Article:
Watership Down is good, if flawed, adaptation

As a fan of the 1972 novel Watership Down by Richard Adams and the ridiculously surreal and violent 1978 animated film adaptation, I was excited to hear that Netflix and the BBC were producing their own four-part mini-series.

All in all, I enjoyed it despite a number of issues bugged me.

The story, this time directed by Noam Murro, follows a group of rabbits led by Hazel and Fiver, who leave their old warren after Fiver receives a vision that it will be destroyed.
Along the way, they suffer many dangers in the form of humans, predators, and even other rabbits.

Eventually, they find their new home on the titular Watership Down but are soon forced to defend their home from a greater threat.

Let’s get the bad stuff out of the way. Firstly, the animation was terrible, with character models being dull and hard to tell apart half the time. Movement was a particular problem with The rabbits’ movements are also also looked looking quite stiff and forced – especially during major fight scenes (of which there are a few).

There were also a bunch of pointless little changes made to characters and events from the book.

Some characters, like Strawberry, are almost unrecognisable, while others have their roles completely reversed. While most people won’t notice these, I found it annoying as someone who’s familiar with the book. source material.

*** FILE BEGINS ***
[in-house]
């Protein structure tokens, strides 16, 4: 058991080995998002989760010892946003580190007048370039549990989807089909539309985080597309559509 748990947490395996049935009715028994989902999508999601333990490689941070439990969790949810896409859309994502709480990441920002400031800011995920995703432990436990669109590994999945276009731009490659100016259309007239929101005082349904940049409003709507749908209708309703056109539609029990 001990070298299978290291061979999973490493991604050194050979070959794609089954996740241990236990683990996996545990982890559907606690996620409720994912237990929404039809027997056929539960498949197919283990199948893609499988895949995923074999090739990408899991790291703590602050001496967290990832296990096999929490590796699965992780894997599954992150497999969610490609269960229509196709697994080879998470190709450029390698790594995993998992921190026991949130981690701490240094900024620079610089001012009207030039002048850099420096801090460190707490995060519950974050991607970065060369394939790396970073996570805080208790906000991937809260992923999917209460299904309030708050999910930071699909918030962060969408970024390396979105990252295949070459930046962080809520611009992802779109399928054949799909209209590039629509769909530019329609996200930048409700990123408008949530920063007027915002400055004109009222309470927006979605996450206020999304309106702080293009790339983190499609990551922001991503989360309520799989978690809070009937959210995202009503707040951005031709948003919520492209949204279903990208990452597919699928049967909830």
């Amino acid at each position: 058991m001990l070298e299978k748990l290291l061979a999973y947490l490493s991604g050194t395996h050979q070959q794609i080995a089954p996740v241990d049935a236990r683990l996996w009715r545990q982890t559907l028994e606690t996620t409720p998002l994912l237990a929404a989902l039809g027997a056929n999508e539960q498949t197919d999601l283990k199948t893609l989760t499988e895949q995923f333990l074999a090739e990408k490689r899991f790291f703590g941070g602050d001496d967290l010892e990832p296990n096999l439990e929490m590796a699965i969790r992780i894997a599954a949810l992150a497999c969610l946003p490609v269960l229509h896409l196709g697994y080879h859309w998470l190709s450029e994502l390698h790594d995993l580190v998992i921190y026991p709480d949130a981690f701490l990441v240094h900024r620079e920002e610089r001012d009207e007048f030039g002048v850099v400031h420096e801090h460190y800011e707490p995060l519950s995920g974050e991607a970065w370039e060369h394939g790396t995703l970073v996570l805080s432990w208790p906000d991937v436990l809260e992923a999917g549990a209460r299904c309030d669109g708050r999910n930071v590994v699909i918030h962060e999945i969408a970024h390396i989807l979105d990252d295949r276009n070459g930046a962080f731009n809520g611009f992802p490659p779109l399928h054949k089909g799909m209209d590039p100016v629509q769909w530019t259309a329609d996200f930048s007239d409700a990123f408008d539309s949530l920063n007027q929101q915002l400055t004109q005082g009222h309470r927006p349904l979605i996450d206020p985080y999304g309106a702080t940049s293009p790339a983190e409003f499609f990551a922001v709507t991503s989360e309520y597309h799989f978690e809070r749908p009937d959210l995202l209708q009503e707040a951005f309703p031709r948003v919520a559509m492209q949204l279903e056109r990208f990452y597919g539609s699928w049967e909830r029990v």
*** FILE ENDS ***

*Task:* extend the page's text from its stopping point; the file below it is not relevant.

Thankfully, there is plenty of good to outweigh the bad. Firstly, Blackberry and Bluebell are the cutest couple ever.

On a serious note, the cast is amazing, with This series boasts big British talent such as James McAvoy, John Boyega and Peter Capaldi. all of whom do an amazing job in their respective roles. The music too, while tragically lacking any Art Garfunkel from the ‘78 movie, is also top- notch.

Another improvement on the source material is the Next, the series makes some changes which are definitely an improvement on the source material, namely its treatment of female characters.

In the book, female characters are basically objects. The main characters spend whole scenes discussing how they need females to dig their holes for them and produce children to populate the warren. When they finally arrive, they are immediately forgotten about.

While some of this remains in the series, the females are given much more agency and are now actual characters instead of props. Two stand-outs are Clover and Hyzenthlay who each play major roles in the story and are shown to be just as brave and cunning as their male counterparts. It’s not perfect but it’s a big step up.

One last point can be either a positive or negative, depending on your point of view.
The series is nowhere near as graphic as the book or even the animated film. In both, rabbits are ripping each other’s throats out, predators tear rabbits to pieces, and there is no attempt to hide the violence and death the rabbits face.

In the series, I think I only ever saw blood three times (two of which were part of a dream sequence) and any death is kept clean or off camera. It’s still not what you’d call kiddie-friendly but it’s definitely highly sanitised.

In short, Watership Down is definitely worth a watch. It’s not perfect but is still a job well done.

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